The recently appointed country manager for UK and Ireland, Christian Lawaczeck, adds: “We have to test every aspect of the digital business. There are a lot of things we need to consider. We know that the British customer can be an expensive customer to keep happy online. They like to order multiple items and then send them back at the last minute and we will need to reintegrate returned stock back into the supply chain. All of this will be tested in Scandinavia and then scaled up for the UK.”
Bjerregaard emphasises that, while Masai is carefully expanding within department stores and strengthening its online offer, its growth strategy is still focused on its “all-important” independent stockists. He believes the higher visibility of Masai online and in department stores will grow brand recognition – and therefore sales – for all of its customers.
“When we announced we were launching online in Denmark and Sweden, there were customers who were not very happy about it. But we’re not the first. In fact, we’re more or less the last brand to go online. It’s an everyday thing and I think, if you’re professional, you can see the potential of the brand having more exposure. What will be interesting for us will be to see what type of consumers buy us online and whether it is the same as those going to a multi-brand store.”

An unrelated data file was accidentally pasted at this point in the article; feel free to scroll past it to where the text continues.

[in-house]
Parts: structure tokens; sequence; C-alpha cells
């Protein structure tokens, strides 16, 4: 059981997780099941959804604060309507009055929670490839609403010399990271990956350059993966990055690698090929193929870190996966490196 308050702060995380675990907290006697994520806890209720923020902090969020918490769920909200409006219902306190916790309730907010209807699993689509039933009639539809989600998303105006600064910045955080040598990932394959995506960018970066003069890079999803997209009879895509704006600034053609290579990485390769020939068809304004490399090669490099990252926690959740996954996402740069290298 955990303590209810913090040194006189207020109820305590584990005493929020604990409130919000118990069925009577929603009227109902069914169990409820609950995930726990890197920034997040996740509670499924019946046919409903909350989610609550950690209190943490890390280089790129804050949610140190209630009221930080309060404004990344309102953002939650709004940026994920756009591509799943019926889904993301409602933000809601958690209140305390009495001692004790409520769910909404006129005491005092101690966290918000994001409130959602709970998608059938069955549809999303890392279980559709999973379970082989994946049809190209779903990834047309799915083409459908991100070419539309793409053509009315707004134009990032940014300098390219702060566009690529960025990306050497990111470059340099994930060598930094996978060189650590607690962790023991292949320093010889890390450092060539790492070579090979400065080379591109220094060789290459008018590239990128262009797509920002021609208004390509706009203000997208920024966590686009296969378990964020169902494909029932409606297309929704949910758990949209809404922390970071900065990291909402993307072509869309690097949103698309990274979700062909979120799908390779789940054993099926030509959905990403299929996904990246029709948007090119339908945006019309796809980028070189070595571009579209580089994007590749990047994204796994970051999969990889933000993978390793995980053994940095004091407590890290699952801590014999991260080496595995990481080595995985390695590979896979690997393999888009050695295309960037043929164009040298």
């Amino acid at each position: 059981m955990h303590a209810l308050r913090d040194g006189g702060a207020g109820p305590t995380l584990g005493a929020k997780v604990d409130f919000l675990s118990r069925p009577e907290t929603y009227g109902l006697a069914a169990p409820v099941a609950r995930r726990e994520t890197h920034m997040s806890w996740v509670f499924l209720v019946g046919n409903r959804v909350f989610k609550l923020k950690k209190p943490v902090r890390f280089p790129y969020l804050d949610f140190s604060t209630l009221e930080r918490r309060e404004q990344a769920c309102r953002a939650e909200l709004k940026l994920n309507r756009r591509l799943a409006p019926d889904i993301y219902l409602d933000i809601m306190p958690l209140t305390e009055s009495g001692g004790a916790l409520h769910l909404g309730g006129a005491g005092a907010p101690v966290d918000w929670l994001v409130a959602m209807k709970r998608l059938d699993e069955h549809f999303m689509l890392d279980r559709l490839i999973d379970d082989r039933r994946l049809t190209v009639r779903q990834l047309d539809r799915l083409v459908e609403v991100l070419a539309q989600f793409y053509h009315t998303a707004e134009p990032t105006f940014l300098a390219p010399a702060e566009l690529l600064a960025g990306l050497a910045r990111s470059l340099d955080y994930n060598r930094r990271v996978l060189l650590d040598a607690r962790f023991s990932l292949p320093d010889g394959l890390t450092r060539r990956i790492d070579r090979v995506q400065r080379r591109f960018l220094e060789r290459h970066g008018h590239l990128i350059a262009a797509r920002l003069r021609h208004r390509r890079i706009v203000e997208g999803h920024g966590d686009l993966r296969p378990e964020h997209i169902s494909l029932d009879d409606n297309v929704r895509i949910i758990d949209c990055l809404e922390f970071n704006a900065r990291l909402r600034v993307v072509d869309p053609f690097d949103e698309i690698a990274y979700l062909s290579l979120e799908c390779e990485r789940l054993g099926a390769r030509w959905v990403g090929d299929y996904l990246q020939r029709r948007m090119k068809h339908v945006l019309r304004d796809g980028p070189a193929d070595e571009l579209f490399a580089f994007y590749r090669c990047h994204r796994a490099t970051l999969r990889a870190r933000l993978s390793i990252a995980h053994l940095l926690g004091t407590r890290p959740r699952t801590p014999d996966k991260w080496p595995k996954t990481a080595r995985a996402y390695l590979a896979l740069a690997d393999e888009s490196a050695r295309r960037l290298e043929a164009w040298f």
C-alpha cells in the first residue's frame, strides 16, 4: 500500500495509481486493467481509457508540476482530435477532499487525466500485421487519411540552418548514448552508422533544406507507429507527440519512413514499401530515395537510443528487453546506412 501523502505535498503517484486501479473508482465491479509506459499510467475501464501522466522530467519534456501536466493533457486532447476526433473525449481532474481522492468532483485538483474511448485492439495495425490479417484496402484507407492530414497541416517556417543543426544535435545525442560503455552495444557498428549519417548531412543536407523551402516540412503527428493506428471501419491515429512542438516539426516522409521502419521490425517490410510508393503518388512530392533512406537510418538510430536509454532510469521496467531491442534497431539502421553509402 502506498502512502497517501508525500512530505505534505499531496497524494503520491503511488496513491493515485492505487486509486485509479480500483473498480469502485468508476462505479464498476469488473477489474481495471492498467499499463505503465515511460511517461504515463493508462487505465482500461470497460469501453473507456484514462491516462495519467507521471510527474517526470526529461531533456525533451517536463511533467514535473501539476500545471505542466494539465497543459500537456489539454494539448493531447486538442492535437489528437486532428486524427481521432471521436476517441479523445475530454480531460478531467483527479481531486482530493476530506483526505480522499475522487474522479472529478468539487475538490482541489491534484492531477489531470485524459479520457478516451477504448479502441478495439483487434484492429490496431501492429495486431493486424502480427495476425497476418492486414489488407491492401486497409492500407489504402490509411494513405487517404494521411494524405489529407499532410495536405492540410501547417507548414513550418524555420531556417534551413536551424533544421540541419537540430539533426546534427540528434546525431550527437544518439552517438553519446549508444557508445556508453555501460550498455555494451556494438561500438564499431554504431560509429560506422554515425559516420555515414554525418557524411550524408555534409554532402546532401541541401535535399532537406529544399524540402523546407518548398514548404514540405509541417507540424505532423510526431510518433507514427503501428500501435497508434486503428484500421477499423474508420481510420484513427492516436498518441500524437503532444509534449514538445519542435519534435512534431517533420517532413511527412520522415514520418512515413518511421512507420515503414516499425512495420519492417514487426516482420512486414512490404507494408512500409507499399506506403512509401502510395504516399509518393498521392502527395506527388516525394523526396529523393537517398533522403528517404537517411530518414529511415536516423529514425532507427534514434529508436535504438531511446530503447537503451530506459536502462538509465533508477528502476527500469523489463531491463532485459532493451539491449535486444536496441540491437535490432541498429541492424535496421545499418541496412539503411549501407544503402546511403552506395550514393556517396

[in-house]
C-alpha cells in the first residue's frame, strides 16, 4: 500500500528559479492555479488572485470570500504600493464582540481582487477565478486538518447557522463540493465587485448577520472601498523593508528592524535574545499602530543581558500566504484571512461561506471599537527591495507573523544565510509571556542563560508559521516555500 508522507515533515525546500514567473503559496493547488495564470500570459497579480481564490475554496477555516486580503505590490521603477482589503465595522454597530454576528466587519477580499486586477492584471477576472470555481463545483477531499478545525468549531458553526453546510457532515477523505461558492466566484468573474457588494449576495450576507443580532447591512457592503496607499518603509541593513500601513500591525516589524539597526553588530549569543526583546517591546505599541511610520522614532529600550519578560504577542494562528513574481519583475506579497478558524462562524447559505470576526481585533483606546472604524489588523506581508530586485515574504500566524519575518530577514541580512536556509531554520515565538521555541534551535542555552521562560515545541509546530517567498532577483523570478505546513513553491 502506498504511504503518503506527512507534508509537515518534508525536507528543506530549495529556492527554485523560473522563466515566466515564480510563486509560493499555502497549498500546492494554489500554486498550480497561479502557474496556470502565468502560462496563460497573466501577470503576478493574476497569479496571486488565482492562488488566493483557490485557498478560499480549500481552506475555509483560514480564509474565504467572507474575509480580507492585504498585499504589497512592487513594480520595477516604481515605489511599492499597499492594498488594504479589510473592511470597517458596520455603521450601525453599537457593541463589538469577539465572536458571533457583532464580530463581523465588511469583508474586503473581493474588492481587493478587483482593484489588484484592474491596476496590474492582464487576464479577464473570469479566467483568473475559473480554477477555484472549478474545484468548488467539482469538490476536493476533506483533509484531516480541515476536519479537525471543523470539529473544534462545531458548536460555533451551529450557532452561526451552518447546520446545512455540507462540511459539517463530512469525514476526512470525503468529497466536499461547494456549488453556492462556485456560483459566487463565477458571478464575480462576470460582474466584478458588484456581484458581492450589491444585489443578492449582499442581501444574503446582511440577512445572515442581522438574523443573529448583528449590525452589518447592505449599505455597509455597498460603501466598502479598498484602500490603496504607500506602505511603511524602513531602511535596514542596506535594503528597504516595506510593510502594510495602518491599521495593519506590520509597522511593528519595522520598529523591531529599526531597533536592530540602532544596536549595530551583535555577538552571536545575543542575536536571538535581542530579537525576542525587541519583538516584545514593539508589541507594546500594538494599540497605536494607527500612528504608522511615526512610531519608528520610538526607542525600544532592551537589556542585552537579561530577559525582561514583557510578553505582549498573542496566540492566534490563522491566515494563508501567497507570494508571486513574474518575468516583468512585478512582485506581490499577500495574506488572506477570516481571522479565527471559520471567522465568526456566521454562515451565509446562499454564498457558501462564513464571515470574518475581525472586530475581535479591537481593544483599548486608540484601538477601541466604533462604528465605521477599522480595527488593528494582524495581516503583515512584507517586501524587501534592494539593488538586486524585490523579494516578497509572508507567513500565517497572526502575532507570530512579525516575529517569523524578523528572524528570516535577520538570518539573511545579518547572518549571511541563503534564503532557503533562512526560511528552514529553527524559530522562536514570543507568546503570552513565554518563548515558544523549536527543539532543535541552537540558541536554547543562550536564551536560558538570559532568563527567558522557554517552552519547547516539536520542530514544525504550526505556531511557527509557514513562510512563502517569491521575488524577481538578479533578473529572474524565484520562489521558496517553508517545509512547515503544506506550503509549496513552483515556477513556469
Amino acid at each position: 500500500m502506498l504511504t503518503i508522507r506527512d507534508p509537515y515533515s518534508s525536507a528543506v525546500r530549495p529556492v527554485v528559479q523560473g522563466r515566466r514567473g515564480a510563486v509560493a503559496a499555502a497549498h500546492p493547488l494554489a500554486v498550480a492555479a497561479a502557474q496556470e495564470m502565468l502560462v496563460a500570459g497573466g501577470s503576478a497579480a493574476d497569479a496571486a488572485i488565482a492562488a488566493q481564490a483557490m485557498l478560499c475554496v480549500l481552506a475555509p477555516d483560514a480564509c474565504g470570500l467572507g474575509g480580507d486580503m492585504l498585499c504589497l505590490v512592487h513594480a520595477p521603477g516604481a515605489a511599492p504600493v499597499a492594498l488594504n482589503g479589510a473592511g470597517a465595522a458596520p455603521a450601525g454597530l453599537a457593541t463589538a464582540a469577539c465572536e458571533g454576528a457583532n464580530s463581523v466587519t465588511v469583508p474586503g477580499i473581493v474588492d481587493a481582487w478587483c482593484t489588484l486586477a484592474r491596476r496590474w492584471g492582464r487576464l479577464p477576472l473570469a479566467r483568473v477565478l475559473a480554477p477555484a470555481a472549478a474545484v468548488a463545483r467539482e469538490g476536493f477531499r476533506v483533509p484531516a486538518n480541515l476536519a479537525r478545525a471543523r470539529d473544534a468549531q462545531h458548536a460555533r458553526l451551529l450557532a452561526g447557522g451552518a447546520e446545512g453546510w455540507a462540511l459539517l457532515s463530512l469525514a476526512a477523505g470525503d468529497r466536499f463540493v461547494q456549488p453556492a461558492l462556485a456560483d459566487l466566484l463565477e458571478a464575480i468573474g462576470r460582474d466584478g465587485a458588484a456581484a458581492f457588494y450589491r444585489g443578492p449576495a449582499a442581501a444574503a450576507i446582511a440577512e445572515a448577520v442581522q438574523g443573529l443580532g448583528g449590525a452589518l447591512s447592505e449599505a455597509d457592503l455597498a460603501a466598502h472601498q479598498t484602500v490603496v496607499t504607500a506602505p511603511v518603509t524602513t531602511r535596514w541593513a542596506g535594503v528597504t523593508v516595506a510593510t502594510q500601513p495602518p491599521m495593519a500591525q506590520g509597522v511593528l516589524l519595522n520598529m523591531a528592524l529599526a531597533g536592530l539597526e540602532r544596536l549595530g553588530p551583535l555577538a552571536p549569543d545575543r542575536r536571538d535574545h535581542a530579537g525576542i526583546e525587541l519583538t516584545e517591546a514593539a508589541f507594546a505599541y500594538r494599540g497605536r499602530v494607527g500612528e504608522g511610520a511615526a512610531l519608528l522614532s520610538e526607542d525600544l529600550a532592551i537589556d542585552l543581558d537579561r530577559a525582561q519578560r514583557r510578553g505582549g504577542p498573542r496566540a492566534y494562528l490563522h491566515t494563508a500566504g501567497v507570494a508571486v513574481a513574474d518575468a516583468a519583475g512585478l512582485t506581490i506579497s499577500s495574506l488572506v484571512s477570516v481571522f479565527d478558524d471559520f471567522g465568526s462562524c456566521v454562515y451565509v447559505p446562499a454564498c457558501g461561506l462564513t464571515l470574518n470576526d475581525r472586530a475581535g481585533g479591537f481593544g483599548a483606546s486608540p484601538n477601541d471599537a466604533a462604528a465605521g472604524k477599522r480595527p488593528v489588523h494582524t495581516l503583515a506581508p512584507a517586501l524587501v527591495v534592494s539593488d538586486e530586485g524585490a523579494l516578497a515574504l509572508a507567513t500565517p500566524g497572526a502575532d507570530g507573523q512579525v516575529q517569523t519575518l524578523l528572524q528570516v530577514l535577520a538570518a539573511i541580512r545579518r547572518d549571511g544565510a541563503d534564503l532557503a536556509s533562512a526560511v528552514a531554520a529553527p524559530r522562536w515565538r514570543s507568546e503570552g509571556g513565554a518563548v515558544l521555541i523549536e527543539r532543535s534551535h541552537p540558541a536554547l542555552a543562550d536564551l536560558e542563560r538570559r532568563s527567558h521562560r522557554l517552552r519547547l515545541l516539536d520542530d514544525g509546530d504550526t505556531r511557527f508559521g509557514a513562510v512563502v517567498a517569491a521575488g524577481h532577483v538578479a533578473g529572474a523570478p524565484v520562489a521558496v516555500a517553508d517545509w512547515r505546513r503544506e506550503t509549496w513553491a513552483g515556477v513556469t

Change at the top
A series of changes have also been made to Masai’s senior management team over the past year. As well as Lawaczeck, Masai has hired a new chief financial officer Theis Bruun, who joined from Diesel, chief operating officer Per Ellison and head of marketing Pernille Lund. The shake-up was necessary to “take Masai to the next level”, Bjerregaard says, but he admits the changes have caused him some sleepless nights: “When you have strong people coming into the company, they will always like to put their own handwriting on a brand and we don’t need that.
When we announced we were launching online in Denmark and Sweden, there were customers who were not very happy about it